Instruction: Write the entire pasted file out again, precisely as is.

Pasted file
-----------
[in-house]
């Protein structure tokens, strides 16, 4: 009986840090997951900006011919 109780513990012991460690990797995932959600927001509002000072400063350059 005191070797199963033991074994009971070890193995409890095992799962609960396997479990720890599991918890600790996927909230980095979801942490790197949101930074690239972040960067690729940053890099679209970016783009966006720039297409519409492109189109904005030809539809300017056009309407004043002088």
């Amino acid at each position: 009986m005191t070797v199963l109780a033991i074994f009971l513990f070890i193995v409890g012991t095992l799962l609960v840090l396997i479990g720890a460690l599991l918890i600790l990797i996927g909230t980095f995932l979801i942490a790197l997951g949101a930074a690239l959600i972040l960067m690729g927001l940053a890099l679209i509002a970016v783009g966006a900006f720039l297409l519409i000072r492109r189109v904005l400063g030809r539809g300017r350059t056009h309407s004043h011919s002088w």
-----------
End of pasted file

[in-house]
């Protein structure tokens, strides 16, 4: 009986840090997951900006011919 109780513990012991460690990797995932959600927001509002000072400063350059 005191070797199963033991074994009971070890193995409890095992799962609960396997479990720890599991918890600790996927909230980095979801942490790197949101930074690239972040960067690729940053890099679209970016783009966006720039297409519409492109189109904005030809539809300017056009309407004043002088």
């Amino acid at each position: 009986m005191t070797v199963l109780a033991i074994f009971l513990f070890i193995v409890g012991t095992l799962l609960v840090l396997i479990g720890a460690l599991l918890i600790l990797i996927g909230t980095f995932l979801i942490a790197l997951g949101a930074a690239l959600i972040l960067m690729g927001l940053a890099l679209i509002a970016v783009g966006a900006f720039l297409l519409i000072r492109r189109v904005l400063g030809r539809g300017r350059t056009h309407s004043h011919s002088w």